This article explores inconsistencies between Australia’s idealised identity as a modern egalitarian society concerned with the welfare of all and the economic and social reality for a significant and growing number of citizens.
This report outlines expert analysis of the NIAA public consultations that were undertaken as part of the 2020-2021 Co-design Process for a national and regional/local Indigenous Voice.
This document outlines the Australian Human Rights Commission's submission to the Indigenous Voice Co-design Groups on the proposals outlined in the Indigenous Voice Interim Report of October 2020.
Concerns have emerged that the Uluru Statement’s call for constitutional enshrinement – or protection – of the Indigenous Voice to Parliament, is going unheeded.
This discussion paper explains the proposals for the Indigenous Voice at the local and regional and national levels, and provides links to further information. It also provides guiding questions on issues that co-design groups are keen to explore further prior to the development of final...
This interim report draws together proposed models for a National Indigenous Voice, and a proposed framework to enhance local and regional decision making and regional governance for Aboriginal and Torres Strait Islander peoples and communities.
Support for a constitutionally enshrined First Nations Voice to Parliament: evidence from opinion research since 2017
This paper examines twelve pieces of opinion research since June 2017 to explore support for a First Nations Voice to Parliament among the Australian public. Specifically, it investigates levels of support, opposition and neutrality over time, by party affiliation, and among the six Australian states.
The proposed constitutionally enshrined Voice to Parliament was rejected; treaty remains a dream, and the Australian people appear generally indifferent to historical introspection.
Fact Check: Were Indigenous Australians classified under a flora and fauna act until the 1967 referendum?
Indigenous actor Shareena Clanton claims her mother, was not considered a human being until the "referendum came through from the flora and fauna act in 1967."
Fact Check: Linda Burney says Australia is the only first world nation with a colonial history that doesn't recognise its first people in its constitution. Is she correct?
Amid debate over Indigenous constitutional recognition, Labor Opposition spokeswoman for Indigenous Australians, Senator Linda Burney, claims that of all the first-world nations with a colonial past, Australia alone has failed to acknowledge its original
Indigenous academic Marcia Langton claims constitutional recognition of Indigenous people will fail if conservatives lead a 'no case' against a proposed referendum.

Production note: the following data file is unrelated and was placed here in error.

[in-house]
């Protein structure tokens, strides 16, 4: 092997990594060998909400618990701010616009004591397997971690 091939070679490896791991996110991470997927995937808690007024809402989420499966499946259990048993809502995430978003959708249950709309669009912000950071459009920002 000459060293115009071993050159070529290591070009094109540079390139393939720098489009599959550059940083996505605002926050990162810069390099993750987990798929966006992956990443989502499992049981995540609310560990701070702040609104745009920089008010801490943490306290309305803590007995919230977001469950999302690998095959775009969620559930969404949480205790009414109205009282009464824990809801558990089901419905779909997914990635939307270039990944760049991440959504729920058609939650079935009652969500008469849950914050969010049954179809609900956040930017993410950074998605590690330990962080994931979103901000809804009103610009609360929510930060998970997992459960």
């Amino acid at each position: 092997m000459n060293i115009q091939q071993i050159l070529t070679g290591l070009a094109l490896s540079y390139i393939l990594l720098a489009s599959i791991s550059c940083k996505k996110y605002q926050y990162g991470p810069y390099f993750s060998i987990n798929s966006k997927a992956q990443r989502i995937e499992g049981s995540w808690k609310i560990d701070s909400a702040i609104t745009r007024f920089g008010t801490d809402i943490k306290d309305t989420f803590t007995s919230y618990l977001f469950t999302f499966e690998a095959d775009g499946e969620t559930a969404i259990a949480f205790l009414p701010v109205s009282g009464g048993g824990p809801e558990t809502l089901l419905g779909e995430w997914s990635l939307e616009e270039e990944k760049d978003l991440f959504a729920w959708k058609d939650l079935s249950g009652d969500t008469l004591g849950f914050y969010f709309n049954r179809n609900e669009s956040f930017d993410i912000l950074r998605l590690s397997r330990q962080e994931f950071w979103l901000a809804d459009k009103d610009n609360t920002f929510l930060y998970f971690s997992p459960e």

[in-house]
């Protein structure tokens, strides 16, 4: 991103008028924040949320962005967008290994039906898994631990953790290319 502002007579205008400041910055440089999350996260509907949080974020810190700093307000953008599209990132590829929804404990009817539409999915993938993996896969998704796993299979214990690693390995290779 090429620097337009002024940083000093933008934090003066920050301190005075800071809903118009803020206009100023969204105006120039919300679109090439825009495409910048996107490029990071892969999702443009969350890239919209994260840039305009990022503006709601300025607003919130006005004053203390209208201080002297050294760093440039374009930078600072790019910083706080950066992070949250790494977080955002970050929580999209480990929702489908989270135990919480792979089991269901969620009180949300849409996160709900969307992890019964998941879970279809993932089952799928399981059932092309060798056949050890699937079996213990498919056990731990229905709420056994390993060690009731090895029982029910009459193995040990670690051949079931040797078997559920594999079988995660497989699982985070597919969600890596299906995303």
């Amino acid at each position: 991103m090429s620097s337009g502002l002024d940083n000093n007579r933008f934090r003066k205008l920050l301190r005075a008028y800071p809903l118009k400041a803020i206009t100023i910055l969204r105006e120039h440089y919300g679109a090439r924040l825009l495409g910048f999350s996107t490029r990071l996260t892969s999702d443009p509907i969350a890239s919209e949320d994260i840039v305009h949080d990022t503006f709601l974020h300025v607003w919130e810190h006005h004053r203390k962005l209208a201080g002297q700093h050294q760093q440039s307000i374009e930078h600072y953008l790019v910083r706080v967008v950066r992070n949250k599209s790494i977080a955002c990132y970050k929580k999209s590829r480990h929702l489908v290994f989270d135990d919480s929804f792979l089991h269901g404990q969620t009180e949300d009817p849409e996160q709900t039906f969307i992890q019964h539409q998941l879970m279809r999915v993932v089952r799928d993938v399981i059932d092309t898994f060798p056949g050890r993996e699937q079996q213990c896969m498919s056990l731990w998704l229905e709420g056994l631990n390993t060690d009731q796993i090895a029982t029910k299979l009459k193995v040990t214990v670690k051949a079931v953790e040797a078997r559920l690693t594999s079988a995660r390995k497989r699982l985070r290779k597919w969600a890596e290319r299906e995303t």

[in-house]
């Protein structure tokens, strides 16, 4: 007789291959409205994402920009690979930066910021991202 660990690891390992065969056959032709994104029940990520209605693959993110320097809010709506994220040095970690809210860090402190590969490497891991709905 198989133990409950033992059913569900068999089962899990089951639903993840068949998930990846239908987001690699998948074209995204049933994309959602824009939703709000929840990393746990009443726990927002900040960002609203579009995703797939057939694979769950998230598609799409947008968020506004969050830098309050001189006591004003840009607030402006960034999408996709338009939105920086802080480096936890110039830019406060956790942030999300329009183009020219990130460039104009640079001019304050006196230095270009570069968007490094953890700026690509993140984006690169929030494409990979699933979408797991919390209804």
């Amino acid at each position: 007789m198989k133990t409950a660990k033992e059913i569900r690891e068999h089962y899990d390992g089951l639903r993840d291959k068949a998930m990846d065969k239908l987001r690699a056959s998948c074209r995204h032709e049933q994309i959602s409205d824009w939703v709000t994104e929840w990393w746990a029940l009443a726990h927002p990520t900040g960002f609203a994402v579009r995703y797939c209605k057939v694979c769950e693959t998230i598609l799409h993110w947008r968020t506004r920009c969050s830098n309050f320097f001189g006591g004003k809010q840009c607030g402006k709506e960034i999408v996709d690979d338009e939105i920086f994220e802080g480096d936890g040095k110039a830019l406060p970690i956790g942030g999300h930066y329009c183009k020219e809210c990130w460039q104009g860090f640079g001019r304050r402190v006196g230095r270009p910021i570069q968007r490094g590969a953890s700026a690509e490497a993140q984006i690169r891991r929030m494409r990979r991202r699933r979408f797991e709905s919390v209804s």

This report was written in collaboration with human rights experts across Australia, and it represents the collective knowledge of Australia’s leading NGOs on the current state of human rights in Australia and will inform the four yearly review of Australia’s human rights record by the...
Constitutional recognition for Indigenous Australians must involve structural change, not mere symbolism
Megan Davis writes that Aboriginal and Torres Strait Islander peoples do not seek symbolism, and certainly not in the constitution, which distributes power across the federation. They seek change that can make a concrete difference to their lives.
The 2019 Garma Festival, hosted by the Youth Yindi foundation, had nearly 40 companies and government agencies in attendance, with more than 450 participants, making 2019 the biggest attendance rate to date. This report outlines some of the festival's highlights.
Though the federal government emphasises partnerships, accountability and evidence-based policies, Morrison is actually taking a selective and top-down approach. He is also ignoring key Indigenous advice and evidence.
The 'voice to government' is to be legislated and separate from the question of symbolic constitutional recognition. This type of reform was resoundingly rejected by the Uluru statement.
Ken Wyatt, the Minister for Indigenous Australians, has announced a co-design process for Indigenous people to have a “voice to government". Wyatt has, without consultation, appointed professors Tom Calma and Marcia Langton to a senior advisory group, going against the government’s own “co-design” intention.
Under the Aboriginal and Torres Strait Islander Peoples Recognition Act 2013 the Minister for Indigenous Affairs appointed a Review Panel on 27 March 2014. The panel was tasked with assessing levels of public awareness and support for amending the Constitution to recognise Indigenous peoples and...
This submission suggests ways that constitutional reform and other complementary measures may be progressed to recognise Aboriginal and Torres Strait Islander peoples, establish a First Nation’s Voice to Parliament, and facilitate truth telling and agreement making.